It wasn’t really until about two weeks later when Dr. Tanaka tested it out. We were all on sabbatical then, but she’d insisted on staying behind. She never explained her reasons, but we learned not to question her. When we came back, she looked like she hadn’t slept in about three days, our tools were in disarray, some of our equipment was reporting data that couldn’t have been real, and she’d completed what we designed.

And before any of us had the wherewithal to ask her what happened, she said the words that changed everything: “It works.”

We didn’t believe her, not at first. You should hear her scoff at us being so excited right now, given that detail.

We didn’t believe her. Until she demonstrated. She’d rigged together a small model with some toy cars off the fabricator that she wasn’t supposed to be tampering with. Not after that incident with the gerbils.

When she demonstrated it with just the tiniest scrap, something so small she needed precision tools to even place it in the right spot, we were stunned. That demo took off like it was fired out of a railgun meant for orbital bombardment. And that was just a fraction of the pure speed that could be diverted.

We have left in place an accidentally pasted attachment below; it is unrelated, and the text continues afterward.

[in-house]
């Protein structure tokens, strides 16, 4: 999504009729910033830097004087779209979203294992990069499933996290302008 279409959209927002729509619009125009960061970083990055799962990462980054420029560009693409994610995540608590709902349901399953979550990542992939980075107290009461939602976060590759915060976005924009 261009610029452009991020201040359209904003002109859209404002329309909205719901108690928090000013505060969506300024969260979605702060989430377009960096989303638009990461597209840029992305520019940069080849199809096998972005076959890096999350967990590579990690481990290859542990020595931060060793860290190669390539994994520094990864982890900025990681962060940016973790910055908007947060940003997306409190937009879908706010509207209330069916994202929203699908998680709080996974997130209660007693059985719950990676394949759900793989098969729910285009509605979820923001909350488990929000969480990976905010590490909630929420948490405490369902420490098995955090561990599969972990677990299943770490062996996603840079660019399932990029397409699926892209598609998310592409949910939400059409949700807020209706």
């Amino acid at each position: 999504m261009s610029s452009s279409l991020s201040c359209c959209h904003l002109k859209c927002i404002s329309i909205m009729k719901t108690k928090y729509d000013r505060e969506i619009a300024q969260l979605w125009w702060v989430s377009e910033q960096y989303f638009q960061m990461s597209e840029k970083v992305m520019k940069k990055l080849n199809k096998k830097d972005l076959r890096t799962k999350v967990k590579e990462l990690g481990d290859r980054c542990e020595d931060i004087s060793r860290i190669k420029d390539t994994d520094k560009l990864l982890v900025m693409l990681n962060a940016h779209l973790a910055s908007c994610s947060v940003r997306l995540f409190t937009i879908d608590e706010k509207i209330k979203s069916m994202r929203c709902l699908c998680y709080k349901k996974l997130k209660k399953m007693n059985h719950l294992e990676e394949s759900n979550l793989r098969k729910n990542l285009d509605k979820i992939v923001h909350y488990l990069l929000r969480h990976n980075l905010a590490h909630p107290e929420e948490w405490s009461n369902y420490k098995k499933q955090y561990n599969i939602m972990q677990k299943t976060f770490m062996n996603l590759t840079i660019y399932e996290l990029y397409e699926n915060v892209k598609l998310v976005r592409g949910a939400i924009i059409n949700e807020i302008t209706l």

Sure, it disintegrated not long after, but that’s beside the point. As Dr. Hassan pointed out after we all gathered our collective wits at Dr. Tanaka’s smirk, the demo unit wasn’t designed to handle that much acceleration. But a starship, even one built for interplanetary speeds rather than interstellar ones, should take it in stride. If we could get our hands on something built to handle a gravity well or event horizon slingshot maneuvers, we could theoretically double the output.